Personally I consider the game Go a classic – but I’m frequently surprised by the lack of people aware of this one. I always figured it was known more amongst the “chess crowds”, if you will- if for no other reason than because it is such a strategic game. Not to say that it isn’t well known- I’ve seen it being referred to as the National Game of Japan- so I know it has to have some street cred!!
If you’re someone who knows nothing about Go, here’s how it goes:
The game starts with an empty board. Each player essentially has an unlimited supply of pieces, which in this case are referred to as stones. The object of the game to take control of the board by creating boundaries/territories with your stones. In doing so, you can (and will want to) capture your opponents stones.
Each player places one of their stones on an empty point on the board – black always starts first. One thing I still forget for no good reason is you place the stones on the points between the squares, not inside them. Once you place your stone, it can’t be moved by your opponent but it can be captured. Once your opponent collects your stones, they essentially have prisoners.
When you have run out of space on the board, the game ends. Each opponent will count one point for each empty point inside a territory they created, as well as one point for each prisoner. Whoever has the most points and territory is the winner!
That’s the basic summary but there are a lot of additional rules which both complicate and enhance the gaming experience. For example there are specific situations which your stone is vulnerable for capture and other times where it is won’t be- it’s all about placement. For me this caused some confusion the first few times I played it because I usually misinterpreted the “danger” my stones were in… and possibly outraged upon capture…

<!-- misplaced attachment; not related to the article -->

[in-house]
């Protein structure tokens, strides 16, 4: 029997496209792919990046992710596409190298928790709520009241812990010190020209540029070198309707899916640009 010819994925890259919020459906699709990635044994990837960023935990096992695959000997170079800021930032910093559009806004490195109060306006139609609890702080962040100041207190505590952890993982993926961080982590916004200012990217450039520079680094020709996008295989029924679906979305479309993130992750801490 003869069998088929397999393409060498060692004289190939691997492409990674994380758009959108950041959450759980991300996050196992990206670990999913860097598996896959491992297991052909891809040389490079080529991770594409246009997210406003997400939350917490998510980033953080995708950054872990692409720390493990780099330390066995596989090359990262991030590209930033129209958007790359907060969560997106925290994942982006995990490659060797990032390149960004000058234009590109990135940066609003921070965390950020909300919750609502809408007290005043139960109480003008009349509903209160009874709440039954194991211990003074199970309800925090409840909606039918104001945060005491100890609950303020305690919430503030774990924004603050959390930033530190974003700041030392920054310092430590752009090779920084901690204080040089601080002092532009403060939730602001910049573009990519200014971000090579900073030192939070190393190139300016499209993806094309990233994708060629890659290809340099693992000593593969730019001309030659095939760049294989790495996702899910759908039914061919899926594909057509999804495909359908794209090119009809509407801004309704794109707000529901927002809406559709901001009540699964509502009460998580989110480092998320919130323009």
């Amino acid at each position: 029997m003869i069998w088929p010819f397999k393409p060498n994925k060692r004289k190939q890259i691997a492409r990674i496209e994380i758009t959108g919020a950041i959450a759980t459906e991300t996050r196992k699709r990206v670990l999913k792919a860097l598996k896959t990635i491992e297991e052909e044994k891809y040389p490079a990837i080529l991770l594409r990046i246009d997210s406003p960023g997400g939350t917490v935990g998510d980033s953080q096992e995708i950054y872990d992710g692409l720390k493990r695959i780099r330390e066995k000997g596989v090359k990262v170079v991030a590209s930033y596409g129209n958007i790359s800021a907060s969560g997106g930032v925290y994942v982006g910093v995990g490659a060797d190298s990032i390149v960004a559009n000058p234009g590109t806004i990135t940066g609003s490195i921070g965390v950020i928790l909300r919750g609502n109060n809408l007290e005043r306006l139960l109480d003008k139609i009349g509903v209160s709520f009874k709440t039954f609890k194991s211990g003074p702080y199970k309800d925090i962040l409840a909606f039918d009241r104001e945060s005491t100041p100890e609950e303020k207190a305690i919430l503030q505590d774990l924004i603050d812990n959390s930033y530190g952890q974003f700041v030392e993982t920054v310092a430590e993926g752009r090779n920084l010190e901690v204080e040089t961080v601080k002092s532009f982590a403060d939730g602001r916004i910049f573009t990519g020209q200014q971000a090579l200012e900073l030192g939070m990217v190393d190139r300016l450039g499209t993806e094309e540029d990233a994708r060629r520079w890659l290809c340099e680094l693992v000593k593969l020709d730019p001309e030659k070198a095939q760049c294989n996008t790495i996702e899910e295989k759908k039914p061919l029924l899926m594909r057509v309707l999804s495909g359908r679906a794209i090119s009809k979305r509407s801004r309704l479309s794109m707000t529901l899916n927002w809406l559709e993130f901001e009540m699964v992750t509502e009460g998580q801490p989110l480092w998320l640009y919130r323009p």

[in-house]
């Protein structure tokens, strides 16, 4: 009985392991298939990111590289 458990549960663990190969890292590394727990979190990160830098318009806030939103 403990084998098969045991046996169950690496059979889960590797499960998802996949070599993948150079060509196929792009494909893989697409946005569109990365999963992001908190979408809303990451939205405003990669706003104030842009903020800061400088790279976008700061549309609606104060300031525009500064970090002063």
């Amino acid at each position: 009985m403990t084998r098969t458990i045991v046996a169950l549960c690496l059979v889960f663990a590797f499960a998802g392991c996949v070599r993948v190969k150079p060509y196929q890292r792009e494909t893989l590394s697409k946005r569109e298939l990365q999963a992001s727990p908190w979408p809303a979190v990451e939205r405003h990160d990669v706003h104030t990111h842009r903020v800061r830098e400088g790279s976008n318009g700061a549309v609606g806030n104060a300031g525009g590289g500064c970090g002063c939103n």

This game is a must play for anybody who enjoys what I would call “old school” board games. There are no gimmicks here- just space, two opposing sides and foresight. I’ll admit, you’ll want to play with someone of a patient nature. Sometimes it can drag- depending on how aggressive it gets (and how early – if at all… which could almost be a bad thing). But in my experience if you’re playing it right- you’ll love it!!
I appreciate the element of creativity you are required to bring to the game. Maybe it’s just me but designing a simple territory ahead of your competition so you can win requires a lot of thought and manipulation. You will continuously try to throw them off by creating multiple territories at once- alternating placement as to confuse your opponent. “Which fire should I put out first” is the essence of this game.
Please, go get Go!